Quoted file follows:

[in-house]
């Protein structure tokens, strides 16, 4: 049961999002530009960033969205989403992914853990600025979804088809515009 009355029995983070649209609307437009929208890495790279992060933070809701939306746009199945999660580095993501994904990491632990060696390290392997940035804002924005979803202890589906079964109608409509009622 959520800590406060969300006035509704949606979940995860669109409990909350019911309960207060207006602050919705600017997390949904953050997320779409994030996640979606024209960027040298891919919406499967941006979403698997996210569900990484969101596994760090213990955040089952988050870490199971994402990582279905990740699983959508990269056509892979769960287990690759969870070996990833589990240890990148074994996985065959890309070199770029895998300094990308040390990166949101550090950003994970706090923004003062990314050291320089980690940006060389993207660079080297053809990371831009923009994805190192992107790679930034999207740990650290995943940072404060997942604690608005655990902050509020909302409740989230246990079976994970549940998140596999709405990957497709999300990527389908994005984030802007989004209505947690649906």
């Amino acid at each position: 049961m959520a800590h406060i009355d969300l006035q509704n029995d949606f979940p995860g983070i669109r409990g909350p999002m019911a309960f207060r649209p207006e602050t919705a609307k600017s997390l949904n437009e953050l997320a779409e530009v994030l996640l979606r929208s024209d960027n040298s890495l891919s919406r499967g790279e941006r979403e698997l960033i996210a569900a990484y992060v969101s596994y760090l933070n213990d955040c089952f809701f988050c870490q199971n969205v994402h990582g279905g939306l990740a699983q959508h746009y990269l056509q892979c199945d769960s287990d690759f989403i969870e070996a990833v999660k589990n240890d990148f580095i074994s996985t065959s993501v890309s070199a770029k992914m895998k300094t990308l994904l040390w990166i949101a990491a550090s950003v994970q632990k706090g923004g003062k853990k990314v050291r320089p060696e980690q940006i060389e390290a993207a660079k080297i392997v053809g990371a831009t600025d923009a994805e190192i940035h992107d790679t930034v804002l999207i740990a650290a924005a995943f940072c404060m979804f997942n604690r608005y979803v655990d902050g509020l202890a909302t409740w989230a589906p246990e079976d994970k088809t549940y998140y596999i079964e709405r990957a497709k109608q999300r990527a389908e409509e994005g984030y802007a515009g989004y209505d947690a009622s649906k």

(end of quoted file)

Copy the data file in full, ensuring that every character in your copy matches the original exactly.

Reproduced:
[in-house]
């Protein structure tokens, strides 16, 4: 049961999002530009960033969205989403992914853990600025979804088809515009 009355029995983070649209609307437009929208890495790279992060933070809701939306746009199945999660580095993501994904990491632990060696390290392997940035804002924005979803202890589906079964109608409509009622 959520800590406060969300006035509704949606979940995860669109409990909350019911309960207060207006602050919705600017997390949904953050997320779409994030996640979606024209960027040298891919919406499967941006979403698997996210569900990484969101596994760090213990955040089952988050870490199971994402990582279905990740699983959508990269056509892979769960287990690759969870070996990833589990240890990148074994996985065959890309070199770029895998300094990308040390990166949101550090950003994970706090923004003062990314050291320089980690940006060389993207660079080297053809990371831009923009994805190192992107790679930034999207740990650290995943940072404060997942604690608005655990902050509020909302409740989230246990079976994970549940998140596999709405990957497709999300990527389908994005984030802007989004209505947690649906």
């Amino acid at each position: 049961m959520a800590h406060i009355d969300l006035q509704n029995d949606f979940p995860g983070i669109r409990g909350p999002m019911a309960f207060r649209p207006e602050t919705a609307k600017s997390l949904n437009e953050l997320a779409e530009v994030l996640l979606r929208s024209d960027n040298s890495l891919s919406r499967g790279e941006r979403e698997l960033i996210a569900a990484y992060v969101s596994y760090l933070n213990d955040c089952f809701f988050c870490q199971n969205v994402h990582g279905g939306l990740a699983q959508h746009y990269l056509q892979c199945d769960s287990d690759f989403i969870e070996a990833v999660k589990n240890d990148f580095i074994s996985t065959s993501v890309s070199a770029k992914m895998k300094t990308l994904l040390w990166i949101a990491a550090s950003v994970q632990k706090g923004g003062k853990k990314v050291r320089p060696e980690q940006i060389e390290a993207a660079k080297i392997v053809g990371a831009t600025d923009a994805e190192i940035h992107d790679t930034v804002l999207i740990a650290a924005a995943f940072c404060m979804f997942n604690r608005y979803v655990d902050g509020l202890a909302t409740w989230a589906p246990e079976d994970k088809t549940y998140y596999i079964e709405r990957a497709k109608q999300r990527a389908e409509e994005g984030y802007a515009g989004y209505d947690a009622s649906k």